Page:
The most crucial task given to a paralegal revolves around his/her role in investigations of cases or laws. Lawyers are constantly busy, they interview prospective clients, field questions pertaining to legal matters, and constantly give advice as it pertains to particular cases. 
Lawyers, in any field, rarely have time to make document requests or prepare investigations; most of their time is spent on the forefront of the legal battlefield. Investigations are critical for the fulfillment of a sound strategy. Paralegals perform investigations to reveal all of the facts relevant to the case in question. 
The investigations will sort through the appropriate laws, precedents, judicial rulings, legal articles, facts, and all other materials pertinent to the particular case. In order to perform these tasks, paralegals must constantly make document requests. The job is tedious, paralegals are constantly on the phone with law enforcement agencies, other law firms, and courts making document requests to streamline the investigation process.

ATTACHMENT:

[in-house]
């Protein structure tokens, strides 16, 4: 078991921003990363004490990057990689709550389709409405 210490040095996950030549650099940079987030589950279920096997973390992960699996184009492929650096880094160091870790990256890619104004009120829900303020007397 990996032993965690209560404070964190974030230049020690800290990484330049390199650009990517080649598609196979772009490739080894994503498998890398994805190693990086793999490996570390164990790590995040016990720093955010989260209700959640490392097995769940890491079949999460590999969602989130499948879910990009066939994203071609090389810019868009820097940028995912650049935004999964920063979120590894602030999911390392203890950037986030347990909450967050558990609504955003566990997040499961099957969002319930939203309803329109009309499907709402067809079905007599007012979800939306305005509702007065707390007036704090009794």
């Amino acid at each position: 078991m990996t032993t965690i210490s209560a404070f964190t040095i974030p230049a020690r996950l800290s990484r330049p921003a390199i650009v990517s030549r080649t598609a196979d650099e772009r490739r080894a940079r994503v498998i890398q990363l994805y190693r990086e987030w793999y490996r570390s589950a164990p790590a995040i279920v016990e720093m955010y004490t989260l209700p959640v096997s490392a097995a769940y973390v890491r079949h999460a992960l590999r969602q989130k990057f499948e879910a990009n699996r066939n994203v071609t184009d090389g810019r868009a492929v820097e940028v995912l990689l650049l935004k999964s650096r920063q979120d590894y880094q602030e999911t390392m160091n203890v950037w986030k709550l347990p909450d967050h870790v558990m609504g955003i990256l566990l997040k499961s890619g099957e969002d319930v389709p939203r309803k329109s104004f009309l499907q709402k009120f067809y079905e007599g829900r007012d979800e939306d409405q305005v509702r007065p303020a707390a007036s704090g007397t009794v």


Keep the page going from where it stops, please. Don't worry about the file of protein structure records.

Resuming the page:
After all of the documents and facts have been properly organized a paralegal will prepare a written document, which essentially acts as a blueprint for an attorney. The attorney will take the report, review all of the information compiled by the paralegal and formulate a strategy based on the investigation’s findings.
  
Investigations performed by a paralegal greatly streamline the fact-finding process, and enable a lawyer to gather all pertinent information into one highly organized document. The intricacies within a legal matter can be highly complex and time consuming.